That first week I was back, I diligently booked 30 appointments in my office. Exactly zero showed up.

The next week, I scheduled another thirty appointments in my office. One showed up. I remember this appointment vividly. She brought her toddler son with her. He ran laps around the conference room table while I struggled to conduct a fact-finding interview. At one point, the son sat on the floor and began slapping the doorstop while kicking the door with his boot. His mom did exactly nothing to curb this misbehavior. "Boing, BAM, boing, BAM, boing, BAM!" until the office manager bust into the room yelling "What the hell is going on in here?"

It's okay to laugh. This is just another day in the life of an insurance agent.

I didn't make a sale that day.

Two weeks, sixty appointments booked, one appointment kept, no sales. Just call me butter, because I was on a roll.

I made the executive decision to ignore the home office theories and methods. I went back to booking appointments where I went to see people where they lived and worked. I stopped doing two interviews to make one sale when one interview was enough. I quit using all the software that produced these financial planning "books" that no client wanted to read.

That's when I finally started making sales.

One day I was digging around one of the agency closets and found a VHS videotape of a presentation given at a local Life Underwriters luncheon by the late John Savage, CLU. In an hour, I learned more about selling life insurance than I'd learned from all the home office training material. I do not know why this tape wasn't played for new agents on their first day. I know why it would not be played today: The Compliance Department in every home office would never approve of it, even though he spoke the truth.

In 1991, the average price of regular gasoline was $1.14.

My apartment rent was $275 per month.

My cable bill was less than $30, but my telephone bill was at least $45, plus long distance. Remember long-distance phone bills? Sometimes they were in the hundreds of dollars.

The first major medical policy I ever sold had a premium of $17 per month. It had a $500 deductible, $2,000 out-of-pocket maximum, with a $1,000,000 lifetime benefit maximum. It was also guaranteed renewable to age 65, just like every policy I've ever seen in my entire career. It had a pre-existing exclusion rider for "testicular torsion." Just typing that out makes me squirm in my seat. I've heard this condition is painful. That exclusion rider lasted for 12 months, after which he'd be fully covered.

My contribution to the group health insurance through the Principal was $0.50 per pay period (about one dollar per month). It was an HMO which proved to be a problem when I wanted to see an allergy specialist. I switched back to the PPO that next year and my contribution jumped to $29 per month, but at least I could see a specialist without having to do battle with a primary care doctor that didn't want to give up his capitation fees so I could stop suffering.

My primary care physician earned north of $450,000 that year. I know because I quoted his Disability Income Insurance; I've seen his tax returns. I normally don't object to people making good money, but I was having bouts of 30-60 sneezes in a row that left me in pain, and he was being stingy with his referral power. He should have just let me see an allergist instead of giving me a steroid shot that resulted in a bloody nose that didn't stop for three days (I had to visit the Emergency Room to get my nose cauterized).


There were 314 new Career Agents in my freshman class. At the end of our new agent financing program, there were eleven of us left. When I left the company in 1996, there was one agent from my class that still had an active contract besides me, and he was an Agency Manager's son just like I was. I know he's since moved on, too. Probably for the same reasons I did.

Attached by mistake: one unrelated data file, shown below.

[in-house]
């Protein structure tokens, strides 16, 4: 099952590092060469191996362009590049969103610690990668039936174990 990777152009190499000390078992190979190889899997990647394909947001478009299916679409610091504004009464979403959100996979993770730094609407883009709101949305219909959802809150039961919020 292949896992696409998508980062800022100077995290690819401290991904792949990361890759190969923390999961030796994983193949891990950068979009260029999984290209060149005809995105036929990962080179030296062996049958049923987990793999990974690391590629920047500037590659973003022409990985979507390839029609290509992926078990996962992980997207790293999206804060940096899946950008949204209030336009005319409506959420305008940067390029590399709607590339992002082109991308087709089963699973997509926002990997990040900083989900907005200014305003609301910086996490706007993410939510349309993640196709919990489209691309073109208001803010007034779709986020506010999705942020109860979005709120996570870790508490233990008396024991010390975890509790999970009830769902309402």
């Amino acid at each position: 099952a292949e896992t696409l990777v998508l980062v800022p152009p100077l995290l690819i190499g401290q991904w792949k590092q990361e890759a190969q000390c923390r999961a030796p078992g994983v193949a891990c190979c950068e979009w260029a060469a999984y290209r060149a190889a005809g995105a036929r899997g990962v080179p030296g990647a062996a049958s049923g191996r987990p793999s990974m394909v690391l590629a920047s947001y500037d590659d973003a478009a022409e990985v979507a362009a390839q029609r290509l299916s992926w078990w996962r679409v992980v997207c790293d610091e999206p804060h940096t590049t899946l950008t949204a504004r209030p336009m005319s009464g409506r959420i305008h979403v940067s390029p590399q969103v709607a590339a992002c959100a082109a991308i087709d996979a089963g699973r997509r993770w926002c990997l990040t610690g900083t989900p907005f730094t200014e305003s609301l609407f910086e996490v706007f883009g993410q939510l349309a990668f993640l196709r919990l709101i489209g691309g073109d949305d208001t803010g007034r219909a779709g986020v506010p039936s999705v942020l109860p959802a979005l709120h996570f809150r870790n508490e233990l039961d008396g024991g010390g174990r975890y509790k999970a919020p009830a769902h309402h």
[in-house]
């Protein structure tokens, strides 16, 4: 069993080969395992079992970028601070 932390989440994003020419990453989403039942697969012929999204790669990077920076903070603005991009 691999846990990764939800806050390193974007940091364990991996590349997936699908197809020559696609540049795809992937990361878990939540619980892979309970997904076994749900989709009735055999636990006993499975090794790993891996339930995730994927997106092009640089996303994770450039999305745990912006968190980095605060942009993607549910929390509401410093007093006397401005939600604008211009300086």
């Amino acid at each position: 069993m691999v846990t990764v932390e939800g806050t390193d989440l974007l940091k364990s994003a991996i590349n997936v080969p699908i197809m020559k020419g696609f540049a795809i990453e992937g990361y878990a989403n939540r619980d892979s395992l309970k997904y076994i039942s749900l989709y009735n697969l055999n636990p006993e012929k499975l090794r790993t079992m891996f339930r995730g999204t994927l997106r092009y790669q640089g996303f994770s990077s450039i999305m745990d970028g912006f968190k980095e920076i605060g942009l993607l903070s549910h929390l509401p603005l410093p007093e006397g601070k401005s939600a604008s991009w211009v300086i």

When I started my career, there were 2,046 life insurance companies in the United States. Today there are around 760.

Prudential was the largest life insurance company back then, and it was a mutual company. Met Life was the second largest, and it was mutual. The Principal, where I started, was mutual.

None of those companies are mutual anymore. Met Life doesn't even sell individual life insurance anymore, even though it ended up being the largest life insurance company. You can blame Congress for that one.

The average face amount of new life insurance policies has grown substantially over my career. The average premium paid on a new policy has also grown substantially, even though the cost of insurance is about half what it used to be. The cost of coverage is lower now because people are living longer, outcomes from health problems have improved drastically, and underwriting (risk assessment) has improved measurably. I can write an affordable policy on someone that's HIV+ today. That was an automatic decline in 1991.

Interestingly enough, the policy sold count is essentially flat. My industry sells about the same number of new policies per year now as they did 30 years ago, even though our population has doubled. This is a shame.

When my father began his career, the average age of new insureds was around 22, which is about the same as it was a century ago. When I started, it had increased to age 37. Today, my average age of a new life insurance client is 51. I have companies that will issue policies all the way to age 90, but I don't recommend anyone wait that long. It's expensive and extremely difficult to get issued at that age.

I struggled those first few years selling life insurance. I had some successes, but also quite a bit of heartbreak and disappointment. But as John Savage said, "If you're going to fail, fail when you're young!"

and he also said

"All you have to do to make it...is last."

He was so right.

Thirty years.

That sounds like such a long time.

I feel like it was only yesterday that I walked into the agency for the first time as a new agent.

Note: I wrote this yesterday, which was my thirtieth anniversary. I'm publishing it today because I had to take my fiancée to the emergency room before I was finished editing. Life is full of surprises and rarely turns out exactly as we planned. So take care of business today. Protect your family. Don't wait to buy your life insurance. It will never be cheaper for you than it is today.